Variations on the scale of Nahawand
It was one of the beautiful spring days…
Not really, and I don’t know the weather in which this text sets. I also spite every language teacher who clapped for me before such an introduction.
I have always enjoyed weekends, those days I spent for years at the house of my grandfather.
I know the amount of monotony lying within the last phrase, I remind myself of how “I should get a life as soon as possible”.
The half torn, yellow-ish photos stood. They were miserable, they never had the opportunity to mess with the photographs, removing the traces of happiness clearly contaminating them.
The wall library, the one I never understood; I have always wanted to explain to it what a failure it was, as the books of my grandfather have occupied every other cabinet, without getting any close to it, but libraries was another thing I was not good at back then, thus, I was satisfied by merely listening to the “Radio” occupying one of its corners, silently.
The relativity of time, the meaning of waiting. Those I have discovered early.
The road from our house to the house of my grandfather is a long road that almost never ends. All those trees we ran into used to make me feel nauseated.
I have always wished to burn them, to ruin them in any way. I am afraid of all these shades. I prefer the clarity of the sun.
The meaning of waiting;
There I had earned the bad habit of reading – allow me to present my eyes a sincere apology, I love the two of you – as I had barely learned reading when my grandfather started to get me magazines and comics.
Everything readable he kept in his room – which entering was more complicated than entering Lebanon today – and all I had to do was to wait for him to get back from work so I could get them.
Years after working hard, I was able to get the privilege of entering the room on my own; my mother used to switch the key within the door.
While I, I used to get in from everywhere, from the windows, from the small garden and the apricot trees.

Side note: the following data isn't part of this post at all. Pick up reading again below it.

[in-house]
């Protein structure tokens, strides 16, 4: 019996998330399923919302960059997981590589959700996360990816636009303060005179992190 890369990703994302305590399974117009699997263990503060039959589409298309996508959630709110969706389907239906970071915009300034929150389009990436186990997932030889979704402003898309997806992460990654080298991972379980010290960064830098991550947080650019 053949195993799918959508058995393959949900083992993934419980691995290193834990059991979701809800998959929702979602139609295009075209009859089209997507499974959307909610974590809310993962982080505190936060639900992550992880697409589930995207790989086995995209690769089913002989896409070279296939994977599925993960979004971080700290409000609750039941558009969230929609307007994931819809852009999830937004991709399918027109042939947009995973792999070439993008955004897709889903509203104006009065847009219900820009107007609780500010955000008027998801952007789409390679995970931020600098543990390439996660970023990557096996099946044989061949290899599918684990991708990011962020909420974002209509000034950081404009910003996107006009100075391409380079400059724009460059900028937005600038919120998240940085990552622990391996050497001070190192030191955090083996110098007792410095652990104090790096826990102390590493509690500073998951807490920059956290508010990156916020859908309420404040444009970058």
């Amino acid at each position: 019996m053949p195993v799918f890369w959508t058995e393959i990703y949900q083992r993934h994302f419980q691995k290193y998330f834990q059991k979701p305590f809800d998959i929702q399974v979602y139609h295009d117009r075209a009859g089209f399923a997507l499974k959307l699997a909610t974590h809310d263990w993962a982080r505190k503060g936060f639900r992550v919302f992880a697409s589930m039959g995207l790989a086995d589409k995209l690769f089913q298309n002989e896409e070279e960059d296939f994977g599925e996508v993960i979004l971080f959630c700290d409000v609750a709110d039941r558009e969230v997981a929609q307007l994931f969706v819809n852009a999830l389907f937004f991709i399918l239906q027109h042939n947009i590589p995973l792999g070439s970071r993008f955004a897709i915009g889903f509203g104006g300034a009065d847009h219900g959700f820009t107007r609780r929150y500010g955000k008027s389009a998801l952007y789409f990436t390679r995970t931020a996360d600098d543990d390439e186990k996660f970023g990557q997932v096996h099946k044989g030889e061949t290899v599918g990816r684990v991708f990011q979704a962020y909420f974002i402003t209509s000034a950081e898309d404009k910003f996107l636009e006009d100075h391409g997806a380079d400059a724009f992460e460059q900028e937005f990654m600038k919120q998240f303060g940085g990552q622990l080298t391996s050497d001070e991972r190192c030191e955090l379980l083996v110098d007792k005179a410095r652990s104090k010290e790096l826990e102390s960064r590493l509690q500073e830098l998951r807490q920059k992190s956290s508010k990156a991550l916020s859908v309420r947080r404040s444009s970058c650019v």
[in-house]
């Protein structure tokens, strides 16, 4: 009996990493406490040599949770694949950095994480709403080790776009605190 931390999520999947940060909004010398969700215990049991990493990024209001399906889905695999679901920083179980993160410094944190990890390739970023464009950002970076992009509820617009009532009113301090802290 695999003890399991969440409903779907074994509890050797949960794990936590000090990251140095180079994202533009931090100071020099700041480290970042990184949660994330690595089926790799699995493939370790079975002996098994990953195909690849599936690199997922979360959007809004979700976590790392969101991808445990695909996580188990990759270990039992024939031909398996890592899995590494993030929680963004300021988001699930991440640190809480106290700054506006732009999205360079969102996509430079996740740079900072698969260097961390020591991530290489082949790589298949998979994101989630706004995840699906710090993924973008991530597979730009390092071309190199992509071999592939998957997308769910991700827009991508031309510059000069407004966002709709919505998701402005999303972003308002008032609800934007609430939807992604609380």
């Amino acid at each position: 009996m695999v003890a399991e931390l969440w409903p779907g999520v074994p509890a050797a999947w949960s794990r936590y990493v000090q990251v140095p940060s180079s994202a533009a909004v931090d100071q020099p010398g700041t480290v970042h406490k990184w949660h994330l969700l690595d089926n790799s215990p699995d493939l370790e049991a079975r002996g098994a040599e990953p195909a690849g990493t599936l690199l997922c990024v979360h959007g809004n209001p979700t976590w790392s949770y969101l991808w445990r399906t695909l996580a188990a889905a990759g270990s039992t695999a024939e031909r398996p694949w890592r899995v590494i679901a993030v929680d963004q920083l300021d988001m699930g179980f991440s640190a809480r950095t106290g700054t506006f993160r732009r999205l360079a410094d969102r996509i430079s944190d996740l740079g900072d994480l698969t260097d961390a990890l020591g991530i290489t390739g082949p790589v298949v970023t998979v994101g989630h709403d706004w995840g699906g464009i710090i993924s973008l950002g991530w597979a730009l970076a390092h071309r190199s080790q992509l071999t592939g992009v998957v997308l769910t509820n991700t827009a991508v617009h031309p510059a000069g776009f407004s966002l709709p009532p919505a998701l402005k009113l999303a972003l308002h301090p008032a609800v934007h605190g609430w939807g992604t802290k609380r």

From the ventilation hole in the kitchen, racing every atom in the house, until I reached my weekly prize.
The relativity of time;
I do not know a lot about travels.
But the fifteen days that were supposed to separate me from seeing him once again have gone way too long.
All this knowledge in the sciences of physics, astronomy, and math could not help me calculate the hours of the day he meant.
All the tears I ran into while I searched could not ever convince me.
The fault is probably in my wrist watch. I remind myself; I will repair it soon.
You should stop looking for yourself in every letter I write, it is getting boring.
And I should stop looking for your face among all this traffic.
Let us go together, and let us get a life then.
I hate all the old movie tapes.
I hate the cassette tapes – especially a Michael Jackson album, whose cover has maintained its status as the nightmare of my childhood for a long time –
I hate that stupid turtle. I hate the sound it makes as it waits for food. I have always made up scenarios to get it over with.
I hate the fifteen days.
I hate the first handmade box I made. I did not understand why it was there in his room when it surprised me once as I was practicing my weekly breach.
I hate the fact that someone is listening to the daily chatters of people on every mean of communication there is.
He, too, should get a life.
Today, the road led me there once more.
I stood long staring at the space once occupied by the garden, and now occupied by some lousy landscape paving the way for an entrance.
No walls separate the room, I can feel the chillness of the place from right here.
I will not be able to enter from the windows today.
Something pushes me into thinking that the news resident is well familiar with the language of libraries. I hate those who have a talent I don’t have.
I should stop staring. I remember that the area has some security character to it now.
And no text will ever justify my standing here, he too is not that good with language.
I barely stepped away when forgetfulness sneaked upon me, smiling as we have the right to be before our friends and acquaintances.
I rushed away from there, and I started screaming.
Here lied the sitting room. Here stood the library. His room was there. All this glass is hurting me.
The passersby gathered around me. I heard their whispers.
“Poor her, god protect us”
“Our youth pave paid the tax of war”
“When you see my signal, snitch her purse”
It ended up with the owner of the place coming to me, asking whether I needed a glass of water, or to just sit down a little. Maybe.
I asked him: Did anyone leave me a comic today?
And I left him wondering in his silence, watching my steps away towards the next bus stop.
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